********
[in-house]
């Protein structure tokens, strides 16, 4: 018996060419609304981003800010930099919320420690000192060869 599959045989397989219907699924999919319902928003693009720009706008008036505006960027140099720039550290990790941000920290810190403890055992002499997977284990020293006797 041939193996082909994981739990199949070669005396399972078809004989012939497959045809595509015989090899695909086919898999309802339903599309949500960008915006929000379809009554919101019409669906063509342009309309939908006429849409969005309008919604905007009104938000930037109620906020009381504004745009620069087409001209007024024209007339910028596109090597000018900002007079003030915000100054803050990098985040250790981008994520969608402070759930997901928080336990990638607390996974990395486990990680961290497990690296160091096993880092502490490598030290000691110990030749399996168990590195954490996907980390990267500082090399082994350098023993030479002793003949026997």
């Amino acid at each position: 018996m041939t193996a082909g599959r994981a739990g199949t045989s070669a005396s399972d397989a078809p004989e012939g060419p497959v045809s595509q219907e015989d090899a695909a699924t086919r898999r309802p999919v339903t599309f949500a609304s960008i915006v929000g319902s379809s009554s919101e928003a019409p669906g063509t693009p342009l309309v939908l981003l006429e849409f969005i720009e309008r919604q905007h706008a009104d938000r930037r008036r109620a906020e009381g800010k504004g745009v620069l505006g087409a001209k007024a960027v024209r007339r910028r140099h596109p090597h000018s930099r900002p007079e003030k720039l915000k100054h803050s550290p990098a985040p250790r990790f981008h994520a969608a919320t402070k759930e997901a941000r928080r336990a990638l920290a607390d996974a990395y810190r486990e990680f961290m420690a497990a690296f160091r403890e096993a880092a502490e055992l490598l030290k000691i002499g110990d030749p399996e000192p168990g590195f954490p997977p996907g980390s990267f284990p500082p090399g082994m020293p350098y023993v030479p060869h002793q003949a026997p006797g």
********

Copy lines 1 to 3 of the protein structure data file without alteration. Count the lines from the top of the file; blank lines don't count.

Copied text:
[in-house]
């Protein structure tokens, strides 16, 4: 018996060419609304981003800010930099919320420690000192060869 599959045989397989219907699924999919319902928003693009720009706008008036505006960027140099720039550290990790941000920290810190403890055992002499997977284990020293006797 041939193996082909994981739990199949070669005396399972078809004989012939497959045809595509015989090899695909086919898999309802339903599309949500960008915006929000379809009554919101019409669906063509342009309309939908006429849409969005309008919604905007009104938000930037109620906020009381504004745009620069087409001209007024024209007339910028596109090597000018900002007079003030915000100054803050990098985040250790981008994520969608402070759930997901928080336990990638607390996974990395486990990680961290497990690296160091096993880092502490490598030290000691110990030749399996168990590195954490996907980390990267500082090399082994350098023993030479002793003949026997």
């Amino acid at each position: 018996m041939t193996a082909g599959r994981a739990g199949t045989s070669a005396s399972d397989a078809p004989e012939g060419p497959v045809s595509q219907e015989d090899a695909a699924t086919r898999r309802p999919v339903t599309f949500a609304s960008i915006v929000g319902s379809s009554s919101e928003a019409p669906g063509t693009p342009l309309v939908l981003l006429e849409f969005i720009e309008r919604q905007h706008a009104d938000r930037r008036r109620a906020e009381g800010k504004g745009v620069l505006g087409a001209k007024a960027v024209r007339r910028r140099h596109p090597h000018s930099r900002p007079e003030k720039l915000k100054h803050s550290p990098a985040p250790r990790f981008h994520a969608a919320t402070k759930e997901a941000r928080r336990a990638l920290a607390d996974a990395y810190r486990e990680f961290m420690a497990a690296f160091r403890e096993a880092a502490e055992l490598l030290k000691i002499g110990d030749p399996e000192p168990g590195f954490p997977p996907g980390s990267f284990p500082p090399g082994m020293p350098y023993v030479p060869h002793q003949a026997p006797g």